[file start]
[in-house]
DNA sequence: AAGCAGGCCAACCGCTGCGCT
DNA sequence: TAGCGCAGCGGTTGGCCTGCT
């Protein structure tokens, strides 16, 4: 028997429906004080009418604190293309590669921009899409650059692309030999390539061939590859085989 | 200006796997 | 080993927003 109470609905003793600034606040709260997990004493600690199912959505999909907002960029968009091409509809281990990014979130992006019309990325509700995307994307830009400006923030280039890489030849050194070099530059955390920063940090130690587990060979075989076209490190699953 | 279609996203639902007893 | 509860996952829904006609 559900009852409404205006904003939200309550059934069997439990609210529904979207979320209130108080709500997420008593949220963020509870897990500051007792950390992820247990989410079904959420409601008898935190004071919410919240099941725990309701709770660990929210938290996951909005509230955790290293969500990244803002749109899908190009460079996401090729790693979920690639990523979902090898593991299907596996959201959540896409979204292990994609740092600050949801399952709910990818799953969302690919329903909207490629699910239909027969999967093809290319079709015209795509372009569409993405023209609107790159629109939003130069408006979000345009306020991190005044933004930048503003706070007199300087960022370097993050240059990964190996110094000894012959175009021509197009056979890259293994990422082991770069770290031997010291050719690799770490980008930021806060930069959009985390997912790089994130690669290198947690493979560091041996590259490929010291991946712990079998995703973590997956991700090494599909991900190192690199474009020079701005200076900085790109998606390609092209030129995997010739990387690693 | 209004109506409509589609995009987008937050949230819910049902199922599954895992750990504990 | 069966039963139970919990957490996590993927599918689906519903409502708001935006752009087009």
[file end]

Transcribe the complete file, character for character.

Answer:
[in-house]
DNA sequence: AAGCAGGCCAACCGCTGCGCT
DNA sequence: TAGCGCAGCGGTTGGCCTGCT
């Protein structure tokens, strides 16, 4: 028997429906004080009418604190293309590669921009899409650059692309030999390539061939590859085989 | 200006796997 | 080993927003 109470609905003793600034606040709260997990004493600690199912959505999909907002960029968009091409509809281990990014979130992006019309990325509700995307994307830009400006923030280039890489030849050194070099530059955390920063940090130690587990060979075989076209490190699953 | 279609996203639902007893 | 509860996952829904006609 559900009852409404205006904003939200309550059934069997439990609210529904979207979320209130108080709500997420008593949220963020509870897990500051007792950390992820247990989410079904959420409601008898935190004071919410919240099941725990309701709770660990929210938290996951909005509230955790290293969500990244803002749109899908190009460079996401090729790693979920690639990523979902090898593991299907596996959201959540896409979204292990994609740092600050949801399952709910990818799953969302690919329903909207490629699910239909027969999967093809290319079709015209795509372009569409993405023209609107790159629109939003130069408006979000345009306020991190005044933004930048503003706070007199300087960022370097993050240059990964190996110094000894012959175009021509197009056979890259293994990422082991770069770290031997010291050719690799770490980008930021806060930069959009985390997912790089994130690669290198947690493979560091041996590259490929010291991946712990079998995703973590997956991700090494599909991900190192690199474009020079701005200076900085790109998606390609092209030129995997010739990387690693 | 209004109506409509589609995009987008937050949230819910049902199922599954895992750990504990 | 069966039963139970919990957490996590993927599918689906519903409502708001935006752009087009």